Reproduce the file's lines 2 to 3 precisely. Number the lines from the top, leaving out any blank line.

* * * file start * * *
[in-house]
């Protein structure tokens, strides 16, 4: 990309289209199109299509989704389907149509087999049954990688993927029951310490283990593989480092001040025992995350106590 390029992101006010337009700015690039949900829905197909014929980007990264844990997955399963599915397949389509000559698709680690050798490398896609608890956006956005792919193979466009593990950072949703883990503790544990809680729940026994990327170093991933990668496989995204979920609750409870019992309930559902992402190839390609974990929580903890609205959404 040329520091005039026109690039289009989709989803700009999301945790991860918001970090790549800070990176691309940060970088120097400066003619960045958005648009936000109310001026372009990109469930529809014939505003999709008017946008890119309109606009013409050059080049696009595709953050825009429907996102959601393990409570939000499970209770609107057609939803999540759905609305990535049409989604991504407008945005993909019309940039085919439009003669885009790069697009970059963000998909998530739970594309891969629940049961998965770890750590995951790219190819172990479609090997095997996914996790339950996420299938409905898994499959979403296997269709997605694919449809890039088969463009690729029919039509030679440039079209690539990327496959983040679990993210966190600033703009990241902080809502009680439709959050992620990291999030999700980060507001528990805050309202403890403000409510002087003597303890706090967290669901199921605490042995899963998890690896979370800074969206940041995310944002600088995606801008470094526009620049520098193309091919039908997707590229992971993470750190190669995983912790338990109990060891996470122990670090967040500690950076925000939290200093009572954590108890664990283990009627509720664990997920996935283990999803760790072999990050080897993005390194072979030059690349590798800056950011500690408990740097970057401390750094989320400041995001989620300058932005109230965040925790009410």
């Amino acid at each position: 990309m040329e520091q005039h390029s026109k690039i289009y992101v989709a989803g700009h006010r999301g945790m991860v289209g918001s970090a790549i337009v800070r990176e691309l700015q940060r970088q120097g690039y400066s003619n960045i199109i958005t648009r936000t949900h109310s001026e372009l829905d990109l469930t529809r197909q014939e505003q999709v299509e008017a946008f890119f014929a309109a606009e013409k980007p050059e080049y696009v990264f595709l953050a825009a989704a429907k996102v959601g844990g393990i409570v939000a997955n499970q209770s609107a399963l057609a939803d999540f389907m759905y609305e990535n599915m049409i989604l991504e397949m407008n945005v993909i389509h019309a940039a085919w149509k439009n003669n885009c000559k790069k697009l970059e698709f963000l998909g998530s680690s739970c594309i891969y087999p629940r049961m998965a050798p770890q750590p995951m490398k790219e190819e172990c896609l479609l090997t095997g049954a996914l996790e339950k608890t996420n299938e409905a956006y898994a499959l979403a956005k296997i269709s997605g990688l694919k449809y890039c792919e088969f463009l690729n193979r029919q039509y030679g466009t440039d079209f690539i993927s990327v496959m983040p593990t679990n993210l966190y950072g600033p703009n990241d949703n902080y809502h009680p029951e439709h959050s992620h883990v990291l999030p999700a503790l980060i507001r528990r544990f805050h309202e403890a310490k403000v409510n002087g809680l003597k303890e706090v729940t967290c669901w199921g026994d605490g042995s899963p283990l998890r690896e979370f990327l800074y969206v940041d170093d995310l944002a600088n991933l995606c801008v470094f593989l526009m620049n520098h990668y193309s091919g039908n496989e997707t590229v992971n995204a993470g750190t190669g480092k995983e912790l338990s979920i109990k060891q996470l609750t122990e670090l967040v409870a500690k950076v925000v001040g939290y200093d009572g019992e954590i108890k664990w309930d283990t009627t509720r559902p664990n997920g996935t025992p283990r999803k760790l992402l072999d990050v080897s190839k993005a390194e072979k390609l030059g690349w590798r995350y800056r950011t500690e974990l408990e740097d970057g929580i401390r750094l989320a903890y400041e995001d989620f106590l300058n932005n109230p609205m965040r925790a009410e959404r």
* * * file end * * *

């Protein structure tokens, strides 16, 4: 990309289209199109299509989704389907149509087999049954990688993927029951310490283990593989480092001040025992995350106590 390029992101006010337009700015690039949900829905197909014929980007990264844990997955399963599915397949389509000559698709680690050798490398896609608890956006956005792919193979466009593990950072949703883990503790544990809680729940026994990327170093991933990668496989995204979920609750409870019992309930559902992402190839390609974990929580903890609205959404 040329520091005039026109690039289009989709989803700009999301945790991860918001970090790549800070990176691309940060970088120097400066003619960045958005648009936000109310001026372009990109469930529809014939505003999709008017946008890119309109606009013409050059080049696009595709953050825009429907996102959601393990409570939000499970209770609107057609939803999540759905609305990535049409989604991504407008945005993909019309940039085919439009003669885009790069697009970059963000998909998530739970594309891969629940049961998965770890750590995951790219190819172990479609090997095997996914996790339950996420299938409905898994499959979403296997269709997605694919449809890039088969463009690729029919039509030679440039079209690539990327496959983040679990993210966190600033703009990241902080809502009680439709959050992620990291999030999700980060507001528990805050309202403890403000409510002087003597303890706090967290669901199921605490042995899963998890690896979370800074969206940041995310944002600088995606801008470094526009620049520098193309091919039908997707590229992971993470750190190669995983912790338990109990060891996470122990670090967040500690950076925000939290200093009572954590108890664990283990009627509720664990997920996935283990999803760790072999990050080897993005390194072979030059690349590798800056950011500690408990740097970057401390750094989320400041995001989620300058932005109230965040925790009410």
């Amino acid at each position: 990309m040329e520091q005039h390029s026109k690039i289009y992101v989709a989803g700009h006010r999301g945790m991860v289209g918001s970090a790549i337009v800070r990176e691309l700015q940060r970088q120097g690039y400066s003619n960045i199109i958005t648009r936000t949900h109310s001026e372009l829905d990109l469930t529809r197909q014939e505003q999709v299509e008017a946008f890119f014929a309109a606009e013409k980007p050059e080049y696009v990264f595709l953050a825009a989704a429907k996102v959601g844990g393990i409570v939000a997955n499970q209770s609107a399963l057609a939803d999540f389907m759905y609305e990535n599915m049409i989604l991504e397949m407008n945005v993909i389509h019309a940039a085919w149509k439009n003669n885009c000559k790069k697009l970059e698709f963000l998909g998530s680690s739970c594309i891969y087999p629940r049961m998965a050798p770890q750590p995951m490398k790219e190819e172990c896609l479609l090997t095997g049954a996914l996790e339950k608890t996420n299938e409905a956006y898994a499959l979403a956005k296997i269709s997605g990688l694919k449809y890039c792919e088969f463009l690729n193979r029919q039509y030679g466009t440039d079209f690539i993927s990327v496959m983040p593990t679990n993210l966190y950072g600033p703009n990241d949703n902080y809502h009680p029951e439709h959050s992620h883990v990291l999030p999700a503790l980060i507001r528990r544990f805050h309202e403890a310490k403000v409510n002087g809680l003597k303890e706090v729940t967290c669901w199921g026994d605490g042995s899963p283990l998890r690896e979370f990327l800074y969206v940041d170093d995310l944002a600088n991933l995606c801008v470094f593989l526009m620049n520098h990668y193309s091919g039908n496989e997707t590229v992971n995204a993470g750190t190669g480092k995983e912790l338990s979920i109990k060891q996470l609750t122990e670090l967040v409870a500690k950076v925000v001040g939290y200093d009572g019992e954590i108890k664990w309930d283990t009627t509720r559902p664990n997920g996935t025992p283990r999803k760790l992402l072999d990050v080897s190839k993005a390194e072979k390609l030059g690349w590798r995350y800056r950011t500690e974990l408990e740097d970057g929580i401390r750094l989320a903890y400041e995001d989620f106590l300058n932005n109230p609205m965040r925790a009410e959404r």